Present at the 2012 US embassy meeting were regular mainstays of the Western-backed Russian opposition, including Boris Nemtsov, Yevgeniya Chirikova of the NED-funded “Strategy 31″ protests, Lev Ponomarev of the NED, Ford Foundation, Open Society, and USAID-funded Moscow Helsinki Group, and Liliya Shibanova of NED-funded GOLOS, an allegedly “independent” election monitoring group that serves as the primary source of accusations of voting fraud against President Putin’s United Russia party.
Today, many of these organizations have hidden their US funding and the US NED webpage disclosing its activities in Russia describes its current meddling in the most ambiguous terms possible. Despite this, there are still nearly 100 entries on the NED’s Russian webpage covering everything from meddling in the media, education, and the environment, to interfering in Russia’s legal system and Russian elections.
We could only imagine the condemnation, outcry, and demands for action should a front similar to NED be created by Russia to interfere likewise in all aspects of American socioeconomic and political affairs, especially considering how mere accusations of “meddling” entailing e-mail leaks and social media posts have tipped off sanctions, a multi-year investigation, and even talk of treason and war.
McFaul’s association with individuals and organizations funded by the government he represented is in reality the very sort of political meddling and interference many have accused Russia of since 2016. There support of someone actually involved in political meddling in Russia, further undermines their credibility and moral authority in regards to accusations against Russia.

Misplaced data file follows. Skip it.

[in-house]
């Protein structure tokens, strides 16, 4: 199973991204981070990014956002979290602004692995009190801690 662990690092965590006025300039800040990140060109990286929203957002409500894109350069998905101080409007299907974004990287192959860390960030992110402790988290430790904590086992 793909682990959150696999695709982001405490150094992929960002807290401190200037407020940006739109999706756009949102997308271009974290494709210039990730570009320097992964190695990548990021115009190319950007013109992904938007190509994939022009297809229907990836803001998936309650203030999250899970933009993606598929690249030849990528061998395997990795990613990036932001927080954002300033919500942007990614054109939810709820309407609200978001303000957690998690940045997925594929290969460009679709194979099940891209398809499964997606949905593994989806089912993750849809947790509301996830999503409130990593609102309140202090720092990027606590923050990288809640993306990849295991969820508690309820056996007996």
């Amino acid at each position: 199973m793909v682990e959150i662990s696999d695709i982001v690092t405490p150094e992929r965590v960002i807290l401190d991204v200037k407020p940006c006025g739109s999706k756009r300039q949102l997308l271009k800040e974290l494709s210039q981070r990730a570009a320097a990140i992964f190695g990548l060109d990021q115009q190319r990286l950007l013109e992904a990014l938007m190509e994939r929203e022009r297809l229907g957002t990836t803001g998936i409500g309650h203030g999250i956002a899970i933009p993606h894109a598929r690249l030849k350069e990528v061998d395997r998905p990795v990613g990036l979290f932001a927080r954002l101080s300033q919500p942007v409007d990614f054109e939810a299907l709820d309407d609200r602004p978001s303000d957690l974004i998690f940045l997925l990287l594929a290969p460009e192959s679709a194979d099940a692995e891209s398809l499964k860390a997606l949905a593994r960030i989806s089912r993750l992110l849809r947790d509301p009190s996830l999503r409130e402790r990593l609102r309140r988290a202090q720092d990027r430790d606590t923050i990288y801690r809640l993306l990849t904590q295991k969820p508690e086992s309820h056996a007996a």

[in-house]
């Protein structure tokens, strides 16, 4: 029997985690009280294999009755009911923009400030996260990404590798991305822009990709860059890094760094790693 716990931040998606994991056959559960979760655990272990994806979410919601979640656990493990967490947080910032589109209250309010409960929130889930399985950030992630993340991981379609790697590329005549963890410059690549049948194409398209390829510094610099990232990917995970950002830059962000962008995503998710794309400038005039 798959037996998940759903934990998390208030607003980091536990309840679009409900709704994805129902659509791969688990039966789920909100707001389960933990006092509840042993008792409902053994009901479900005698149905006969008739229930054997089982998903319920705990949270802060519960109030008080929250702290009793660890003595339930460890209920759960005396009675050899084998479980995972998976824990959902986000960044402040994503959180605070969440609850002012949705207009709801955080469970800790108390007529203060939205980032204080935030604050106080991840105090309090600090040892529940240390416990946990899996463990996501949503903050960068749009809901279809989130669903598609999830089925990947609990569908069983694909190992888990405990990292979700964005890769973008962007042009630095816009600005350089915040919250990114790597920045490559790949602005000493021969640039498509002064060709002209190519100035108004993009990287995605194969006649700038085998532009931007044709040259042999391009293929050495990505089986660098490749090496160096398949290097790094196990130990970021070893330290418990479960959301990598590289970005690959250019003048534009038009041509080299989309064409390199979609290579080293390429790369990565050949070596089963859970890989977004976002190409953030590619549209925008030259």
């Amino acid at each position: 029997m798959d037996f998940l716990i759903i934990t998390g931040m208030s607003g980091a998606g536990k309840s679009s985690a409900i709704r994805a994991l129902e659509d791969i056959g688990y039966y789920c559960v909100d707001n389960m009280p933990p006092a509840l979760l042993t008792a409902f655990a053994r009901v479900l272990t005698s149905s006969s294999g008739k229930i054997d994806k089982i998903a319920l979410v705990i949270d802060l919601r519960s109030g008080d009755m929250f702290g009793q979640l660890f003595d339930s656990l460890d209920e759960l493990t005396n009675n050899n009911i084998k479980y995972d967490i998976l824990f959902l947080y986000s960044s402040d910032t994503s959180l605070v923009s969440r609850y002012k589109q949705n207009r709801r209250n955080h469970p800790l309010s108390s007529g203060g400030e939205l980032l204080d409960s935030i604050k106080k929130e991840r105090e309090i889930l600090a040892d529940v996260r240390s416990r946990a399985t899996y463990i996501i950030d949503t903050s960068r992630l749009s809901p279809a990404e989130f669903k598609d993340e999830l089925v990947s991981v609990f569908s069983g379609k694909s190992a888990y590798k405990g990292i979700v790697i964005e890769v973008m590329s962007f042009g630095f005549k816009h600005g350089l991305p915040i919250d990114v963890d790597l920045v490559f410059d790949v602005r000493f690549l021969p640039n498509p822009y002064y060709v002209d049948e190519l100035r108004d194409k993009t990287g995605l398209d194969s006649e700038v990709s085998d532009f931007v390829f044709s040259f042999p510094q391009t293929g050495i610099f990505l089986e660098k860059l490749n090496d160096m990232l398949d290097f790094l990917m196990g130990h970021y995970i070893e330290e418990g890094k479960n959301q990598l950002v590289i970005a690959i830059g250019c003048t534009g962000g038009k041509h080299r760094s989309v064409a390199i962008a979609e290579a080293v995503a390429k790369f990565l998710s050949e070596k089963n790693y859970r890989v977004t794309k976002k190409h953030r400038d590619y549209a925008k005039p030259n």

McFaul’s involvement in the recent Russian proposal was not – however – related to his role in political meddling in Russia, but instead his alleged involvement with convicted financial criminal William Browder.
While the Western media depicts both McFaul and Browder’s conflicts with the Russian government as a result of their supposed advocacy for “democracy” and “human rights,” McFaul was clearly hiding behind such principles to advance US corporate interests, while Browder was attempting to gain leverage regarding his criminal conviction.
Interestingly enough, George Soros – who has funded subversion in Russia alongside organizations like NED – also attempted to leverage the notion of human rights to sidestep his own criminal conviction in France for insider trading, even according to the New York Times.
This troubling trend of the Western public gravitating toward and supporting individuals like McFaul and Browder solely out of their perceived hatred for President Trump and Russia is pushing Western political discourse further from rational debate and deeper toward hysteria.
That powerful special interests can easily manipulate sections of the Western public to support virtually anyone or anything, including unsavory characters like McFaul and Browder or the notion of expanding NATO or continued war abroad in nations like Syria simply by invoking “Trump” or “Russia” represents a predictable but dangerous Pavlovian phenomenon likely to leave deep scars, permanently disfiguring American politics and society much in the way the so-called “War on Terror” has.
The increasing lack of political sophistication in America is a reflection of a much wider deterioration of American economic and geopolitical strength both at home and around the globe. While one would expect sound leadership to begin preparing America for an orderly transition from a once global hegemon to a constructive member of a more multipolar world order, history has proven the lack of grace that generally accompanies an empire’s decline.